Two days ago the first incarnation of sidux was released, code-named "Chaos". sidux is a desktop-oriented distribution. It comes as a Live CD based on the "unstable" branch of Debian, but is easily able to install onto harddisk from the running Live CD using a completely new graphical installer frontend.
So long for texts like "Fedora is a set of projects, sponsored by Red Hat and guided by the Fedora Project Board." The governance model is broken. The project management is broken. The whole public image of Fedora Linux is a fake.
The KDE project announces the availability of the third development snapshot of the upcoming KDE 4. This snapshot is meant as a reference for developers who want to play with parts of the new technology KDE 4 will provide.
In my article series regarding software installation on Linux the last article outlined what my position and also point of view is. This article deals tries to give a general overview about the current techniques available on Linux. This is done mainly by linking to different articles and posts.
LWN.net has an interesting article [Sub req'd] detailing the contributors to the Linux 2.6.20 kernel. The author attempts to determine just who (as in individuals) and who (as in their employers) writes the Linux kernel. It's not an easy task.
One Laptop Per Child comes closer to being a reality every day — and every day, more people are looking for ways to get involved with the OLPC project. It will still be quite a while before the XO systems are available for broad distribution, but people can see for themselves what the XO is all about by downloading Sugar, the core of the OLPC Human Interface.
I’ve taken the plunge from windows to Linux. And I can truthfully say, I’m not looking back. My disto of choice, Ubuntu 6.10 edgy eft. I’ve compiled a list of the top 10 must have programs. This is not a complete list by any means, but it should save you a lot of time when you make the switch.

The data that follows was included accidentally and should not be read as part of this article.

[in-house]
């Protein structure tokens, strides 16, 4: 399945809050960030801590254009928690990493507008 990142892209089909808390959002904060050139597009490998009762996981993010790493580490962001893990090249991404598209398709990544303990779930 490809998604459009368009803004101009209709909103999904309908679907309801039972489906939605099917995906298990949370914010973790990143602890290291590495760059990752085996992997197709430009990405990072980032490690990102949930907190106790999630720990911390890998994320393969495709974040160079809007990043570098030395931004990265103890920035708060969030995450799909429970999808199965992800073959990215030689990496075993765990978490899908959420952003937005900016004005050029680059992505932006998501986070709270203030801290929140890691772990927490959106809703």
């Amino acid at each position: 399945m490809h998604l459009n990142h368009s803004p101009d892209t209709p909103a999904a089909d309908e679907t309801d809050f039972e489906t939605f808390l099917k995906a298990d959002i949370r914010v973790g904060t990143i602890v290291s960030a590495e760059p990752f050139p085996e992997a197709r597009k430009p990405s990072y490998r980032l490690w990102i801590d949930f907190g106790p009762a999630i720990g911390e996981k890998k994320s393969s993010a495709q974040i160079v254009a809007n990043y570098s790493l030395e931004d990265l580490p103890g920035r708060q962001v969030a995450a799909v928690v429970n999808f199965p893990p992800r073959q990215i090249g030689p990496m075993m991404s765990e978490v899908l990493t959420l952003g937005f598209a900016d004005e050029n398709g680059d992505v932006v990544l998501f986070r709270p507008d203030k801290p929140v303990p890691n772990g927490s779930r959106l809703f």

Mozilla Corp. updated Firefox Friday to patch 14 vulnerabilities, three of them critical, but pushed out the new versions without fixing several flaws.
One of the good things about OpenOffice.org is its ability to use different database engines. Just give it the right driver, and OpenOffice.org can connect to virtually any database system, including MySQL. However, deciding what database driver to use and configuring a connection between MySQL and OpenOffice.org can be a bit tricky. Let's walk through the process.
The GNU/Linux community is facing a great opportunity that it must take advantage of, the turn of the tide of 64bit computing over an increasingly obsolete 32bit computing. The time is ticking away and if we want our operating system to dominate on the desktop we must act now, even if that means making some compromises.
In early January I reported how an update, applied to my SLED (Suse Linux Enterprise Desktop) 10 system before the Christmas break, led to the failure of the system's graphic (X11) desktop, and the failure of Gnome's window manager. Well, the same thing happened again this week, almost.